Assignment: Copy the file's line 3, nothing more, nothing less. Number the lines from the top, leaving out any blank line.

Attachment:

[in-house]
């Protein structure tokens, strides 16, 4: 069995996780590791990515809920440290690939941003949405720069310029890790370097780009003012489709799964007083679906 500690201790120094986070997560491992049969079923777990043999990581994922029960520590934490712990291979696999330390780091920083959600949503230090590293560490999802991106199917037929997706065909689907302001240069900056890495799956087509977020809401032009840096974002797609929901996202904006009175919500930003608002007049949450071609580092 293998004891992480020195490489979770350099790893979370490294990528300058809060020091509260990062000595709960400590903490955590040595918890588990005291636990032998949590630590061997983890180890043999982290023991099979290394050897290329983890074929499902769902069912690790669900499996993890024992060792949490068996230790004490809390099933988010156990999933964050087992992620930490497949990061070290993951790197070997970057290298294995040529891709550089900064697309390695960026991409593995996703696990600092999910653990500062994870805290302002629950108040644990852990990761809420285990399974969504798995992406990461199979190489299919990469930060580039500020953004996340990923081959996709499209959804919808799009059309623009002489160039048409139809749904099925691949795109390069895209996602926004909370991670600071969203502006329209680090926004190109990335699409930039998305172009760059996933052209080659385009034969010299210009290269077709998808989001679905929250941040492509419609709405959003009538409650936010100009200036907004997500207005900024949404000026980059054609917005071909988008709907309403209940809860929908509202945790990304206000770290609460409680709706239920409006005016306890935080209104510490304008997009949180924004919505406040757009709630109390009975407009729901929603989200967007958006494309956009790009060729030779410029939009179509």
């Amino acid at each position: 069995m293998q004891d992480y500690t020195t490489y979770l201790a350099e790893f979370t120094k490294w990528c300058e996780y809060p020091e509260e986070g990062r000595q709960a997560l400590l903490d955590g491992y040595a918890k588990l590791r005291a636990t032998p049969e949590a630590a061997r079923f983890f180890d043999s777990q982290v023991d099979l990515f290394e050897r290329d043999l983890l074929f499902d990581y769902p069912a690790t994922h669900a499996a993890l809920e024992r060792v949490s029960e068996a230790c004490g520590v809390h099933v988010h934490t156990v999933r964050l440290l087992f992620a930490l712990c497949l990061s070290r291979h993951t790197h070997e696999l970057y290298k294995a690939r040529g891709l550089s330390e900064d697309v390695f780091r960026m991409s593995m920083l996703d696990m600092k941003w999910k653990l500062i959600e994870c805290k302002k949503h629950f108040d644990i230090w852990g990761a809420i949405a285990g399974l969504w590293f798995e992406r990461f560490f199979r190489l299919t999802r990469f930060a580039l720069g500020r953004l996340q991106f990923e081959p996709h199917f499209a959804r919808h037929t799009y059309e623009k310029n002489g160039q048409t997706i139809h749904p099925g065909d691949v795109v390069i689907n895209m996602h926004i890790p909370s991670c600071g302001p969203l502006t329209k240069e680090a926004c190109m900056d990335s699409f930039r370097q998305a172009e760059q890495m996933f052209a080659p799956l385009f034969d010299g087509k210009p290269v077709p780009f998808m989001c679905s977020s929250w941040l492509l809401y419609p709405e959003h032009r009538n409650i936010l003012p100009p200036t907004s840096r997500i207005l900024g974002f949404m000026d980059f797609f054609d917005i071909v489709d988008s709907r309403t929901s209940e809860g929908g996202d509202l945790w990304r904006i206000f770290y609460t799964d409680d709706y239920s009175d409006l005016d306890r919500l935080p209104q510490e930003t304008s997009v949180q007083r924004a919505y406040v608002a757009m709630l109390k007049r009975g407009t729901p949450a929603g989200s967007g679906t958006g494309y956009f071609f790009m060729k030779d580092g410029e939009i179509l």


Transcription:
């Amino acid at each position: 069995m293998q004891d992480y500690t020195t490489y979770l201790a350099e790893f979370t120094k490294w990528c300058e996780y809060p020091e509260e986070g990062r000595q709960a997560l400590l903490d955590g491992y040595a918890k588990l590791r005291a636990t032998p049969e949590a630590a061997r079923f983890f180890d043999s777990q982290v023991d099979l990515f290394e050897r290329d043999l983890l074929f499902d990581y769902p069912a690790t994922h669900a499996a993890l809920e024992r060792v949490s029960e068996a230790c004490g520590v809390h099933v988010h934490t156990v999933r964050l440290l087992f992620a930490l712990c497949l990061s070290r291979h993951t790197h070997e696999l970057y290298k294995a690939r040529g891709l550089s330390e900064d697309v390695f780091r960026m991409s593995m920083l996703d696990m600092k941003w999910k653990l500062i959600e994870c805290k302002k949503h629950f108040d644990i230090w852990g990761a809420i949405a285990g399974l969504w590293f798995e992406r990461f560490f199979r190489l299919t999802r990469f930060a580039l720069g500020r953004l996340q991106f990923e081959p996709h199917f499209a959804r919808h037929t799009y059309e623009k310029n002489g160039q048409t997706i139809h749904p099925g065909d691949v795109v390069i689907n895209m996602h926004i890790p909370s991670c600071g302001p969203l502006t329209k240069e680090a926004c190109m900056d990335s699409f930039r370097q998305a172009e760059q890495m996933f052209a080659p799956l385009f034969d010299g087509k210009p290269v077709p780009f998808m989001c679905s977020s929250w941040l492509l809401y419609p709405e959003h032009r009538n409650i936010l003012p100009p200036t907004s840096r997500i207005l900024g974002f949404m000026d980059f797609f054609d917005i071909v489709d988008s709907r309403t929901s209940e809860g929908g996202d509202l945790w990304r904006i206000f770290y609460t799964d409680d709706y239920s009175d409006l005016d306890r919500l935080p209104q510490e930003t304008s997009v949180q007083r924004a919505y406040v608002a757009m709630l109390k007049r009975g407009t729901p949450a929603g989200s967007g679906t958006g494309y956009f071609f790009m060729k030779d580092g410029e939009i179509l």